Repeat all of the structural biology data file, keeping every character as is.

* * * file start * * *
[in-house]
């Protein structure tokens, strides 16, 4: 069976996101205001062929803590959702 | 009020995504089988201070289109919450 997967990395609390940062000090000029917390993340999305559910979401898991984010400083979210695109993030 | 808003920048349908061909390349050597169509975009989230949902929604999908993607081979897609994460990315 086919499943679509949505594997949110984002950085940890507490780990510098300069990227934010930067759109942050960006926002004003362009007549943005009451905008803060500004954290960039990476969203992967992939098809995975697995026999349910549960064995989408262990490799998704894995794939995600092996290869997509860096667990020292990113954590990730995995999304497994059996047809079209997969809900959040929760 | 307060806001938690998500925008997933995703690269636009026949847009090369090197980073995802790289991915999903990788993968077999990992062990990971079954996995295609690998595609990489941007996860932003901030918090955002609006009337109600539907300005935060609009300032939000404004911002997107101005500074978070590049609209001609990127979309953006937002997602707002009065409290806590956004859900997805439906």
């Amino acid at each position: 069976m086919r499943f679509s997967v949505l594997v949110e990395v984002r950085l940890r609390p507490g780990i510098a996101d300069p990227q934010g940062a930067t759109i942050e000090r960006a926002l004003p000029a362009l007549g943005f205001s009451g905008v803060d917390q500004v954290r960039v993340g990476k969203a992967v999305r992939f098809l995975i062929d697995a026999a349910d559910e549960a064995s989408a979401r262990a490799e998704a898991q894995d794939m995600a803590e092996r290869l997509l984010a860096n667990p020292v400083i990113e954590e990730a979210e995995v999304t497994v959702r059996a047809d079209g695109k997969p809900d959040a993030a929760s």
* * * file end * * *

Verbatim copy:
[in-house]
């Protein structure tokens, strides 16, 4: 069976996101205001062929803590959702 | 009020995504089988201070289109919450 997967990395609390940062000090000029917390993340999305559910979401898991984010400083979210695109993030 | 808003920048349908061909390349050597169509975009989230949902929604999908993607081979897609994460990315 086919499943679509949505594997949110984002950085940890507490780990510098300069990227934010930067759109942050960006926002004003362009007549943005009451905008803060500004954290960039990476969203992967992939098809995975697995026999349910549960064995989408262990490799998704894995794939995600092996290869997509860096667990020292990113954590990730995995999304497994059996047809079209997969809900959040929760 | 307060806001938690998500925008997933995703690269636009026949847009090369090197980073995802790289991915999903990788993968077999990992062990990971079954996995295609690998595609990489941007996860932003901030918090955002609006009337109600539907300005935060609009300032939000404004911002997107101005500074978070590049609209001609990127979309953006937002997602707002009065409290806590956004859900997805439906």
């Amino acid at each position: 069976m086919r499943f679509s997967v949505l594997v949110e990395v984002r950085l940890r609390p507490g780990i510098a996101d300069p990227q934010g940062a930067t759109i942050e000090r960006a926002l004003p000029a362009l007549g943005f205001s009451g905008v803060d917390q500004v954290r960039v993340g990476k969203a992967v999305r992939f098809l995975i062929d697995a026999a349910d559910e549960a064995s989408a979401r262990a490799e998704a898991q894995d794939m995600a803590e092996r290869l997509l984010a860096n667990p020292v400083i990113e954590e990730a979210e995995v999304t497994v959702r059996a047809d079209g695109k997969p809900d959040a993030a929760s």